The Chinese equity market started the year with a sharp decline in prices and then continued to experience volatility throughout January. News articles about China have appeared almost daily, speculating on the market volatility, the currency, government attempts to intervene in both, and the possible impact that China’s woes could have on the rest of the world’s markets and economies.
This article provides a brief review of the Chinese equity market and Dimensional’s approach to investing there, and also discusses recent events while highlighting some of the differences between shares traded on local Chinese exchanges and Chinese shares traded in Hong Kong and other overseas markets.
China & Dimensional's Approach
Does Dimensional Invest in China? Chinese companies trading outside mainland China are eligible for Dimensional’s emerging markets equity strategies and global strategies that include emerging markets. Eligible securities primarily include H-shares and red chips traded on the Hong Kong Stock Exchange, which trade similarly to other securities listed on that exchange in Hong Kong dollars (HKD). Also eligible are other overseas listings, such as American depository receipts (ADRs) trading in the US and global depository receipts (GDRs) trading on exchanges in other approved markets.
Dimensional has not yet approved the mainland China A-share market for investment. A-shares are listed directly on the Shanghai and/or Shenzhen stock exchanges and trade in Chinese yuan (CNY). The A-share market is not fully open to foreigners. It is mainly driven by local Chinese investors, who in turn do not have full access to capital markets outside of mainland China.
This restriction in the flow of capital is one of the reasons why Dimensional has not pursued investment in A-shares. When capital can flow freely, global investors can assess each market’s prospects and risks within the context of a global investment opportunity set. Because local Chinese investors have constraints on their ability to invest globally, the result is market segmentation, where expected risks and returns are not determined in accordance with the global opportunity set.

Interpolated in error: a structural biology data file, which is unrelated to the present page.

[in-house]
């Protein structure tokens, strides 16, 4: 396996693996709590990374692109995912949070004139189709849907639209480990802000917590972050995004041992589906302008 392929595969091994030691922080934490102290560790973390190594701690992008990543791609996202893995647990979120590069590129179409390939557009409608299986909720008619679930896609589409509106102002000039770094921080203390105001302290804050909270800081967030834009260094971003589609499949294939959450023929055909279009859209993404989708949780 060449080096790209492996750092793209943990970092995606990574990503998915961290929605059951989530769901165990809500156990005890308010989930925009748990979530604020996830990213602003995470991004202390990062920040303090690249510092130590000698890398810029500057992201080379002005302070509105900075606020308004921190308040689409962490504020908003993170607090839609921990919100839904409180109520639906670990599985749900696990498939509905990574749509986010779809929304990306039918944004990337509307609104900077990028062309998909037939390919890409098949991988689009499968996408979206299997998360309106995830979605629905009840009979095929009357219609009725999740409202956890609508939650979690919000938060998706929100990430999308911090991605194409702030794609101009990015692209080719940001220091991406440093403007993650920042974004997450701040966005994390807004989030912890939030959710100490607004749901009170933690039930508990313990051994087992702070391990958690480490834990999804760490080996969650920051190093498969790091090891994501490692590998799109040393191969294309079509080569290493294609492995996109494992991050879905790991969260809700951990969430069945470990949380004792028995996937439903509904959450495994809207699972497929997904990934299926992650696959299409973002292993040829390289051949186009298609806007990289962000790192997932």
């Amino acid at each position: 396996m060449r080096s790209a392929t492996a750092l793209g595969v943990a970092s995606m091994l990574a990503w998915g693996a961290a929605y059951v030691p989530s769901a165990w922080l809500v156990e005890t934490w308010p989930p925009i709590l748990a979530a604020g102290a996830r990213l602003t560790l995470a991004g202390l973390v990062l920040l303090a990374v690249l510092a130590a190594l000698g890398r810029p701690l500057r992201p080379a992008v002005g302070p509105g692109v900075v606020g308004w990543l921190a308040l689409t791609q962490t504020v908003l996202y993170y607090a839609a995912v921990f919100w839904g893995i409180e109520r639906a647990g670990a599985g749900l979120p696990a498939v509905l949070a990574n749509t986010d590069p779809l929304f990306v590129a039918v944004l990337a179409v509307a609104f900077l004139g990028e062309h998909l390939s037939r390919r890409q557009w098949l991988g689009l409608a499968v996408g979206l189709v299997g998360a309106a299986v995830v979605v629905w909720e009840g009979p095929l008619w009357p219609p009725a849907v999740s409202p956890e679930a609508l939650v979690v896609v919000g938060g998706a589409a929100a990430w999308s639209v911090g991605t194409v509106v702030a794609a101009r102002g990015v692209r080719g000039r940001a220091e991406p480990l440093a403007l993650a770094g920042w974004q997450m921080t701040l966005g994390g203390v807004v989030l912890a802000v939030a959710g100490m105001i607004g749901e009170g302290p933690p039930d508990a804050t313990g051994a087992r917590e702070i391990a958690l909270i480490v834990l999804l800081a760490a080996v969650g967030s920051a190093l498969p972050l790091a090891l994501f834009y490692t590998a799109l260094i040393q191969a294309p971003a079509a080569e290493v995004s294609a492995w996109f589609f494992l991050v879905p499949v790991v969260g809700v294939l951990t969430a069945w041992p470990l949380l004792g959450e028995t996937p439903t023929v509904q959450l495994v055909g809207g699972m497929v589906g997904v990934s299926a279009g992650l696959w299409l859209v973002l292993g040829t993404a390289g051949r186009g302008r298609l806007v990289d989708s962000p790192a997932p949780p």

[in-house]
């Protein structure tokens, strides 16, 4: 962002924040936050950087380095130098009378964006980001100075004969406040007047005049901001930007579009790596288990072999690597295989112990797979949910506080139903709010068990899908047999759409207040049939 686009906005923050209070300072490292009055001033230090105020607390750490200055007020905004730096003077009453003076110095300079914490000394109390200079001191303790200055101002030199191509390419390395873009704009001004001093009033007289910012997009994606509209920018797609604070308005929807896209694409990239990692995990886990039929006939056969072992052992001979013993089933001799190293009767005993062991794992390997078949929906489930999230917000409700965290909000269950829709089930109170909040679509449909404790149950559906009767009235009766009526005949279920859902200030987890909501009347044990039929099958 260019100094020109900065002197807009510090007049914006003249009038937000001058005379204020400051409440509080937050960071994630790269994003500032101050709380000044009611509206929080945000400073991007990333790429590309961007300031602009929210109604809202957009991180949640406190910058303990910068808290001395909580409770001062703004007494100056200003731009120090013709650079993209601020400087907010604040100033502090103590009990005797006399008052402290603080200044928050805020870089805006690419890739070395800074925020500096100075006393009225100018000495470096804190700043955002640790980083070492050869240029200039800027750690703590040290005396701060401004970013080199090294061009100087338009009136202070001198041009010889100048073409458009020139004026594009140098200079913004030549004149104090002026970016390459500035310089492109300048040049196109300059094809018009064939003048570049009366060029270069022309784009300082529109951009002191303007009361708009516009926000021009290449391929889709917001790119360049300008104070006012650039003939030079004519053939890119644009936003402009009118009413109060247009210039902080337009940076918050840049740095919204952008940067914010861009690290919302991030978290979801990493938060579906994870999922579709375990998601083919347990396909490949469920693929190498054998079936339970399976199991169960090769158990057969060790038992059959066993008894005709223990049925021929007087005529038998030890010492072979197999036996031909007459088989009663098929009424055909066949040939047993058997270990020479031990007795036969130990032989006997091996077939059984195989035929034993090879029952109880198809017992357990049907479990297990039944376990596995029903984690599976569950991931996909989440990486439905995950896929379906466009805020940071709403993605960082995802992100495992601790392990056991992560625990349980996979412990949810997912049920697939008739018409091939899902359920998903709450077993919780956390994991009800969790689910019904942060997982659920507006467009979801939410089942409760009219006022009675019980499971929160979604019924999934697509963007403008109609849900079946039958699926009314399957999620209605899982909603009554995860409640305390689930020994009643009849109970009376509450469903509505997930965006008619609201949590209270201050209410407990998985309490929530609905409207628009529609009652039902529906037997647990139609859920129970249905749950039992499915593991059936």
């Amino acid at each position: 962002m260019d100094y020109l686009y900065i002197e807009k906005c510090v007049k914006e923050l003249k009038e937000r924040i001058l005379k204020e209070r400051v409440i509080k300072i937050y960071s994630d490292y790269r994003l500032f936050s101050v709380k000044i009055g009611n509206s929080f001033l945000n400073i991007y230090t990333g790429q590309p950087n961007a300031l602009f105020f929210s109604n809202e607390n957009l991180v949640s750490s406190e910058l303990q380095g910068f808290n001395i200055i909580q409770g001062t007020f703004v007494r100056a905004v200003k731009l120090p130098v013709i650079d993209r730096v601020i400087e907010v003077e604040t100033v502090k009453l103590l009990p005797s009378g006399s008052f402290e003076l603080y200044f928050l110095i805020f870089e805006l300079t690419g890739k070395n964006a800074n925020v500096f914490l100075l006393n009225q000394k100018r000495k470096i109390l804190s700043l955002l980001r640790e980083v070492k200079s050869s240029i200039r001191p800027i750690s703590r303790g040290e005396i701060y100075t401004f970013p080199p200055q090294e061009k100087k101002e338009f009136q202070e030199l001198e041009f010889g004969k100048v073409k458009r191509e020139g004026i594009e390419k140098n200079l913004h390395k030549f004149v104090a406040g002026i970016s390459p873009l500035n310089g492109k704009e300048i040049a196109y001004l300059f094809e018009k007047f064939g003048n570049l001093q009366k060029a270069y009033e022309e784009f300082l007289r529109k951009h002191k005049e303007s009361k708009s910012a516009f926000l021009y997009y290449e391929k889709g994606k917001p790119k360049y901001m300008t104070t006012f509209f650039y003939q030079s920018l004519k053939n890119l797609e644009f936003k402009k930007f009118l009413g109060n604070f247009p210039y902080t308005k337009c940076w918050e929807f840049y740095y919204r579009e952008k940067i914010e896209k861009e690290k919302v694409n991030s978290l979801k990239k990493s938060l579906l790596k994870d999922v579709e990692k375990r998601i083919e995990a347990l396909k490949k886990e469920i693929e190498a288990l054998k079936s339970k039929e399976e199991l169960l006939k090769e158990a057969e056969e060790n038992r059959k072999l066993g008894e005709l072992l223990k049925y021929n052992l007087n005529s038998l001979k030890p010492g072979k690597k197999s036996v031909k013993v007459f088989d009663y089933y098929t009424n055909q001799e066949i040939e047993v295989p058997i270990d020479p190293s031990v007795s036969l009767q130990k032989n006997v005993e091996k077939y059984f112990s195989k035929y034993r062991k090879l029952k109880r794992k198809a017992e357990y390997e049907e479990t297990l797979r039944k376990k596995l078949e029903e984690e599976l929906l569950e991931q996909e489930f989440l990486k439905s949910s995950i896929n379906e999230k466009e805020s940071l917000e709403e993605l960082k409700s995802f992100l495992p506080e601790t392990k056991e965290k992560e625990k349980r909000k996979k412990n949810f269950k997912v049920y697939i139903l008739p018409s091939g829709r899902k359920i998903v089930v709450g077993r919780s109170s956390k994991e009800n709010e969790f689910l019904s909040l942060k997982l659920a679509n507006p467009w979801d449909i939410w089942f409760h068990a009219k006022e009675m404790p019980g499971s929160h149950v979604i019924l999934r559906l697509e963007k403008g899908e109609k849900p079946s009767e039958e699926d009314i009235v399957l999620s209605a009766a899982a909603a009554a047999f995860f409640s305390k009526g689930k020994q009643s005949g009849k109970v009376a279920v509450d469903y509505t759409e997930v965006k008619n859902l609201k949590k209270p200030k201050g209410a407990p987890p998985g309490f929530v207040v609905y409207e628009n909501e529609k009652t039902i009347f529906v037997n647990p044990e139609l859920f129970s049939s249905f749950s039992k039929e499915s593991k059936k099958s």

What Is the Premium/Discount between A-Shares and H-Shares? A number of Chinese companies have dual-listings: an A-share listed on a local exchange and an H-share listed in Hong Kong. Differences in prices between A and H-shares for the same company are driven by market restrictions and resulting market segmentation.
Exhibit 1 shows the Hang Seng China AH Premium Index, which includes approximately 60 of the larger, more liquid dual-listed companies and tracks the price premium (or discount) of A-shares to H-shares. An index level of 100 indicates price parity, a level over 100 indicates a premium on average of A-shares over H-shares, and a level below 100 indicates a discount on average of A-shares to H-shares.
A large premium, for example, means that an investor in an A-share is paying a higher price for equity in the same company than an investor in an H-share. As the exhibit indicates, there is volatility in the premium/ discount over time, and the difference in prices can be significant at times.
How Big Is China’s Stock Market? To put China’s stock market in perspective relative to other equity markets, as of December 31, 2015, the weight of China in the MSCI ACWI IMI, a marketwide benchmark that includes all developed and emerging markets, was 2.58%.
This index does not include China A-shares, so taking them into consideration would increase the percentage.
As of December 31, 2015, the total free-float adjusted market capitalization of H-shares, red chips, and other foreign listings was approximately $1.3 trillion. By comparison, the total free-float adjusted market capitalization of the China A-share market was approximately $1.9 trillion.1
China: The Market Environment In January
The return and volatility of the China A-share market can be (and has been) different than those of Chinese stocks listed in Hong Kong and other markets. As a result, it is important to note these differences when reviewing the market performance of China.
For the month of January 2016, the MSCI China A Index (USD), representing the A-share market, declined 24.86%, while the China component of the MSCI Emerging Markets Index (USD), representing primarily Hong Kong and other overseas listings, declined 12.72%. By comparison, the MSCI Emerging Markets Index (USD) declined 6.49%.
During the month of January 2016, the Chinese equity market had negative returns, with the China A-share market experiencing a sharper decline and a greater number of large price moves than Chinese equities trading in Hong Kong and other overseas markets. In the China A-share market, circuit breakers were introduced and then disbanded, causing market halts to occur on two separate days. Chinese listings in other markets were not impacted by the circuit breakers and continued to trade throughout the month.
Dimensional primarily invests in Chinese securities listed on the Hong Kong Stock Exchange and other overseas markets. The China A-share market is not currently approved for investment for our strategies. We will continue to monitor this market, evaluating the impact of recent events as well as longer-term developments and reforms.